The stock market falls when risk rises, but once the market has adjusted to that higher risk, the market’s expected future return improves substantially. That’s the theory. But how do you make this work for your stock investments?
One answer was provided last summer in the prestigious Journal of Financial Economics, in a study by Darien Huang, a former finance professor at Cornell University, and Mete Kilic, a finance professor at UCLA. They found great promise in using the ratio of gold’s price to platinum’s. Increases in that ratio mean that the stock market’s expected future return is higher, and vice versa.
The ratio is a sensitive measure of risk because gold responds to different factors than does platinum. The price of platinum primarily reflects changes in industrial demand, while gold responds both to that as well as investor demand for a safe haven asset. Therefore, as Kilic put it to me in a recent email, the gold-platinum ratio “isolates the component of the gold price that is driven by gold’s role as a safe asset from its pro-cyclical component as a consumption good.”
A rising ratio means investors believe market risk is rising. To compensate, equities must deliver a higher-than-average expected return. Other things being equal, that means the stock market will fall (or rise at a slower rate) but have a higher expected future return.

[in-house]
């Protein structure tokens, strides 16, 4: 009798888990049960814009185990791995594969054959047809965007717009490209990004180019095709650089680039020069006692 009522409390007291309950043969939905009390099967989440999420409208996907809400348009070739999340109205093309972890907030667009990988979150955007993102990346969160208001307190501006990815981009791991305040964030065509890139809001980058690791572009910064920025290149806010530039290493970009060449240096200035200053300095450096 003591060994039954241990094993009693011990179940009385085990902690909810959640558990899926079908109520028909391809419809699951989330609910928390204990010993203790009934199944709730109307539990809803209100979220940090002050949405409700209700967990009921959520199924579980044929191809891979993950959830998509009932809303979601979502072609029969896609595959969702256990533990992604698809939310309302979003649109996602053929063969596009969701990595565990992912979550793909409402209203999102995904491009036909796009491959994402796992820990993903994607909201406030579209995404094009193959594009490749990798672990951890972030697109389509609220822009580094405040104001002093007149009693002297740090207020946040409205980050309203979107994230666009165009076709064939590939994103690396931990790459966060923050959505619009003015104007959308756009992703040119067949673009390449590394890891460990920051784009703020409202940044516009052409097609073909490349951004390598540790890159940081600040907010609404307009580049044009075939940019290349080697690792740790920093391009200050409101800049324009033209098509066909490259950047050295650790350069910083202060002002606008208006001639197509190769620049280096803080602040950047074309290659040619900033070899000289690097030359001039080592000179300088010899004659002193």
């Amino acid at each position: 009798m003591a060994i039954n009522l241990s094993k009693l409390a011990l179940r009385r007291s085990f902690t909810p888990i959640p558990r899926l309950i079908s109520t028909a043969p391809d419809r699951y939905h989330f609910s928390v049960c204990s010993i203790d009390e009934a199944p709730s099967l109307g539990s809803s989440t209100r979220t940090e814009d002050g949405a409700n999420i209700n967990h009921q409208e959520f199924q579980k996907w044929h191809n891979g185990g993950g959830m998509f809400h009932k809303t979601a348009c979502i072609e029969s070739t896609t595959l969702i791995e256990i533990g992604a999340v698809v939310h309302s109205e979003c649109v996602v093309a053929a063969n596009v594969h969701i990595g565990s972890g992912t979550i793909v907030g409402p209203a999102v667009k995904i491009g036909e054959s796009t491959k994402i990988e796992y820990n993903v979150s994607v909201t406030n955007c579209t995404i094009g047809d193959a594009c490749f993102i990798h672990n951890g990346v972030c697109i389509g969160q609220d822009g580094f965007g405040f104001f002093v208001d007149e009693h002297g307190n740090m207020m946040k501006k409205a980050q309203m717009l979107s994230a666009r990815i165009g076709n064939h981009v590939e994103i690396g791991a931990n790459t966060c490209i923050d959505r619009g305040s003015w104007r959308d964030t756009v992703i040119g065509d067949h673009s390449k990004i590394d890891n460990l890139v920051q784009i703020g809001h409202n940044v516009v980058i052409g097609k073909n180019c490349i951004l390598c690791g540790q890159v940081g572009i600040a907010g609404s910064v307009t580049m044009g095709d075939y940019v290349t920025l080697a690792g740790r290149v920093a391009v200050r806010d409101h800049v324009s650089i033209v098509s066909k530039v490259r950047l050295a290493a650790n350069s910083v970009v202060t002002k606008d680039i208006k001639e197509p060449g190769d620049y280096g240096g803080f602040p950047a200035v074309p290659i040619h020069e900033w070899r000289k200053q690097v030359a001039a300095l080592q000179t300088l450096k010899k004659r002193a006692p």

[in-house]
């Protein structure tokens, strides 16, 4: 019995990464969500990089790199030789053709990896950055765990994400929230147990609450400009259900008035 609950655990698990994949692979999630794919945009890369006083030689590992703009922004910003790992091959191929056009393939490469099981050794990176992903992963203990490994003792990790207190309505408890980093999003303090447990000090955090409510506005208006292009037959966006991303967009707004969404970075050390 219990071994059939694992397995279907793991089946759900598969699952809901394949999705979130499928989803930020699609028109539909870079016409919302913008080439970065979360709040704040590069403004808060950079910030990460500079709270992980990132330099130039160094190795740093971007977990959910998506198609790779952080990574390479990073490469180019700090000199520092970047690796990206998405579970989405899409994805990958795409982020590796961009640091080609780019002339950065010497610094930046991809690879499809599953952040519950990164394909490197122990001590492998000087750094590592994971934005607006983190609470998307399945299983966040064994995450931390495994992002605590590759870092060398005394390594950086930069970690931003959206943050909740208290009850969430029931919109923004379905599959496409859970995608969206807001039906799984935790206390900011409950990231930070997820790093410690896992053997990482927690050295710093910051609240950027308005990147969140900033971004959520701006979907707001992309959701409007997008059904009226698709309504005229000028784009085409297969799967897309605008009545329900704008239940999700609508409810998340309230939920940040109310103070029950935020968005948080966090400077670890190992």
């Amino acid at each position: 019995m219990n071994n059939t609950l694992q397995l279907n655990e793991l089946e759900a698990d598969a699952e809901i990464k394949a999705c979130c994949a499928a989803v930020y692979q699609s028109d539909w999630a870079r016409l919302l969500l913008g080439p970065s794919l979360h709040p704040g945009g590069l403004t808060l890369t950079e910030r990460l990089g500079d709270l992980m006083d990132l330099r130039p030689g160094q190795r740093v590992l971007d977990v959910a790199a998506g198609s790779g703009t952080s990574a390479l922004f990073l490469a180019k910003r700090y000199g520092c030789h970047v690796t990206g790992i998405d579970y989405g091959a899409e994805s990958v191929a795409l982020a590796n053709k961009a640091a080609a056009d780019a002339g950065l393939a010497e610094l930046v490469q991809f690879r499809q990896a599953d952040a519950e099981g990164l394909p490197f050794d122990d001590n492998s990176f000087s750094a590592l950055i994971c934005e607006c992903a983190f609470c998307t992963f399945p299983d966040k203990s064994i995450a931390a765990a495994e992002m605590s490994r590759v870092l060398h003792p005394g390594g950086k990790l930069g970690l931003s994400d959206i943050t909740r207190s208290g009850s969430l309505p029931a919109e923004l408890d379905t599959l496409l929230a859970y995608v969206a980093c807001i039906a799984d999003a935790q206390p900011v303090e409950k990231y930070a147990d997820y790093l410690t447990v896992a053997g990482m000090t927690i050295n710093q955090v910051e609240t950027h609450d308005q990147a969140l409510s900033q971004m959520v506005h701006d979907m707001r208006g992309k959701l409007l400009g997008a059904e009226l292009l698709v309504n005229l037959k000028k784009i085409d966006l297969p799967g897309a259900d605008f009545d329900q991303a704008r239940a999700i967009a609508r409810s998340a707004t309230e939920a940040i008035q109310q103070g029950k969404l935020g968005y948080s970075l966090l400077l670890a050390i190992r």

The professors found that this ratio does a decent job forecasting the market’s return over the subsequent 12 months. That’s good news for the stock market’s prospects over the next year, since — as the accompanying chart shows — the gold-platinum ratio skyrocketed over the two months between late February and late April. According to this econometric model, the increase means that the market’s expected return is more than 12% higher than it was in mid-February.
Overall, the ratio has an enviable track record, according to the researchers. They found that, since 1975, the gold-platinum ratio has had a significantly better track record when predicting the stock market’s subsequent one-year return than nine other well-known indicators that researchers previously found to have predictive ability — such as price/earnings ratio, price/sales ratio, and price/book ratio.
To be sure, the model failed to signal the recent bear market. As you can see from the chart, the ratio did decline from last summer to January, but that decline translated into a reduction in 12-month expected return of just 5% or so.
How about this?!
Startling footage shows a rare two-headed snake which has baffled wildlife experts.
Incredibly each of the heads compete against each other for food – meaning such serpents do not usually live long.
The distinctive reptile was found in the Dhenkikot forest range of Keonjhar wildlife sanctuary in Odisha, eastern India.
The newborn was discovered by Rakesh Mohalick, and was identified as a Wolf Snake – which is a non-venomous species.
Photographer Rakesh said: “One among the two heads is slightly more developed and both are known to fight over food.”